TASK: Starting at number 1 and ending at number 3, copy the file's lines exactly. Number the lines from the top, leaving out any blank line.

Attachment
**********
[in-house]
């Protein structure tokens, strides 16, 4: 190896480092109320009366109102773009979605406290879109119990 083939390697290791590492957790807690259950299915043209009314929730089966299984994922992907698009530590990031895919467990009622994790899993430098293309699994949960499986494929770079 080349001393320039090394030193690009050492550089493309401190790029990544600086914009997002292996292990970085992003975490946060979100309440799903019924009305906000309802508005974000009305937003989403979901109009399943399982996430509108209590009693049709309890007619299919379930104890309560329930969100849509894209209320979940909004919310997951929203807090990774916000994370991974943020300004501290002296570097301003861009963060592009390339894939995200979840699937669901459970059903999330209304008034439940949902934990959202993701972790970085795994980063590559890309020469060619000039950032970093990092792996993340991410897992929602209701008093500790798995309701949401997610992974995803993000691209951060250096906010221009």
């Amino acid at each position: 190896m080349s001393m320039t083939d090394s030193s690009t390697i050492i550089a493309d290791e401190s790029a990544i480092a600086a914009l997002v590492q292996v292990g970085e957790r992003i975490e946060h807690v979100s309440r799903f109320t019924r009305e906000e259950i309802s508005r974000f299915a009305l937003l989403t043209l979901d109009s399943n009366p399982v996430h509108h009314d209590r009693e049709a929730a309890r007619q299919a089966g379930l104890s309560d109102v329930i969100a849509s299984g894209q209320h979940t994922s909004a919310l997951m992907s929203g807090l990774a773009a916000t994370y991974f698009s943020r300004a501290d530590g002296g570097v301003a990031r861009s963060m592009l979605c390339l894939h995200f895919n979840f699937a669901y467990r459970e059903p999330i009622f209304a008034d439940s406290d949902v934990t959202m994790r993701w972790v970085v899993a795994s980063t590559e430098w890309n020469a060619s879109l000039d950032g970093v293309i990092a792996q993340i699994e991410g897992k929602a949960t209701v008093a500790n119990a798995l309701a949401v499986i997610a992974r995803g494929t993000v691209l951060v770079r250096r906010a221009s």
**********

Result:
[in-house]
């Protein structure tokens, strides 16, 4: 190896480092109320009366109102773009979605406290879109119990 083939390697290791590492957790807690259950299915043209009314929730089966299984994922992907698009530590990031895919467990009622994790899993430098293309699994949960499986494929770079 080349001393320039090394030193690009050492550089493309401190790029990544600086914009997002292996292990970085992003975490946060979100309440799903019924009305906000309802508005974000009305937003989403979901109009399943399982996430509108209590009693049709309890007619299919379930104890309560329930969100849509894209209320979940909004919310997951929203807090990774916000994370991974943020300004501290002296570097301003861009963060592009390339894939995200979840699937669901459970059903999330209304008034439940949902934990959202993701972790970085795994980063590559890309020469060619000039950032970093990092792996993340991410897992929602209701008093500790798995309701949401997610992974995803993000691209951060250096906010221009």
């Amino acid at each position: 190896m080349s001393m320039t083939d090394s030193s690009t390697i050492i550089a493309d290791e401190s790029a990544i480092a600086a914009l997002v590492q292996v292990g970085e957790r992003i975490e946060h807690v979100s309440r799903f109320t019924r009305e906000e259950i309802s508005r974000f299915a009305l937003l989403t043209l979901d109009s399943n009366p399982v996430h509108h009314d209590r009693e049709a929730a309890r007619q299919a089966g379930l104890s309560d109102v329930i969100a849509s299984g894209q209320h979940t994922s909004a919310l997951m992907s929203g807090l990774a773009a916000t994370y991974f698009s943020r300004a501290d530590g002296g570097v301003a990031r861009s963060m592009l979605c390339l894939h995200f895919n979840f699937a669901y467990r459970e059903p999330i009622f209304a008034d439940s406290d949902v934990t959202m994790r993701w972790v970085v899993a795994s980063t590559e430098w890309n020469a060619s879109l000039d950032g970093v293309i990092a792996q993340i699994e991410g897992k929602a949960t209701v008093a500790n119990a798995l309701a949401v499986i997610a992974r995803g494929t993000v691209l951060v770079r250096r906010a221009s």